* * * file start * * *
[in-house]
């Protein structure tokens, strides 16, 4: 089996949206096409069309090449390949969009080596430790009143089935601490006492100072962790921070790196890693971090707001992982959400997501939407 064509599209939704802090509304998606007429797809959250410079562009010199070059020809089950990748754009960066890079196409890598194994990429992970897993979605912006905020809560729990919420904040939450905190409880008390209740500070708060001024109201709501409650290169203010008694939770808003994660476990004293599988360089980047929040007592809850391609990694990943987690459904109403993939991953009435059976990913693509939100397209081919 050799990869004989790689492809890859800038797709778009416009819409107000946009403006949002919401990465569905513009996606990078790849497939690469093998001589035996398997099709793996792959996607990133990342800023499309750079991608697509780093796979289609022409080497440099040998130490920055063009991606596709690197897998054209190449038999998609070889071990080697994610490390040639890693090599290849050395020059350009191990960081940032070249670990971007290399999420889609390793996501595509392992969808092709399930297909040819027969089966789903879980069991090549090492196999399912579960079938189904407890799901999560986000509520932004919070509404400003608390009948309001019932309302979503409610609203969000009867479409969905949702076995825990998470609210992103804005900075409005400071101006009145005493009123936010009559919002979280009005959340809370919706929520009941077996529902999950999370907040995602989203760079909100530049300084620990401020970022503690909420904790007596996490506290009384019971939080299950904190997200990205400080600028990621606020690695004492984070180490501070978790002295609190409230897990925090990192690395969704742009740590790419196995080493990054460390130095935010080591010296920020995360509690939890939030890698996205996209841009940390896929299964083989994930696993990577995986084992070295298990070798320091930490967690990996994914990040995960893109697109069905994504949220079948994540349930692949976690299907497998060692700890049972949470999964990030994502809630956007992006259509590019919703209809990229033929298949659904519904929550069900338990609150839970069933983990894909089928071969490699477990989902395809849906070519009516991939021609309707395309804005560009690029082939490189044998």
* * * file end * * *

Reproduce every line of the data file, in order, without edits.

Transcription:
[in-house]
């Protein structure tokens, strides 16, 4: 089996949206096409069309090449390949969009080596430790009143089935601490006492100072962790921070790196890693971090707001992982959400997501939407 064509599209939704802090509304998606007429797809959250410079562009010199070059020809089950990748754009960066890079196409890598194994990429992970897993979605912006905020809560729990919420904040939450905190409880008390209740500070708060001024109201709501409650290169203010008694939770808003994660476990004293599988360089980047929040007592809850391609990694990943987690459904109403993939991953009435059976990913693509939100397209081919 050799990869004989790689492809890859800038797709778009416009819409107000946009403006949002919401990465569905513009996606990078790849497939690469093998001589035996398997099709793996792959996607990133990342800023499309750079991608697509780093796979289609022409080497440099040998130490920055063009991606596709690197897998054209190449038999998609070889071990080697994610490390040639890693090599290849050395020059350009191990960081940032070249670990971007290399999420889609390793996501595509392992969808092709399930297909040819027969089966789903879980069991090549090492196999399912579960079938189904407890799901999560986000509520932004919070509404400003608390009948309001019932309302979503409610609203969000009867479409969905949702076995825990998470609210992103804005900075409005400071101006009145005493009123936010009559919002979280009005959340809370919706929520009941077996529902999950999370907040995602989203760079909100530049300084620990401020970022503690909420904790007596996490506290009384019971939080299950904190997200990205400080600028990621606020690695004492984070180490501070978790002295609190409230897990925090990192690395969704742009740590790419196995080493990054460390130095935010080591010296920020995360509690939890939030890698996205996209841009940390896929299964083989994930696993990577995986084992070295298990070798320091930490967690990996994914990040995960893109697109069905994504949220079948994540349930692949976690299907497998060692700890049972949470999964990030994502809630956007992006259509590019919703209809990229033929298949659904519904929550069900338990609150839970069933983990894909089928071969490699477990989902395809849906070519009516991939021609309707395309804005560009690029082939490189044998």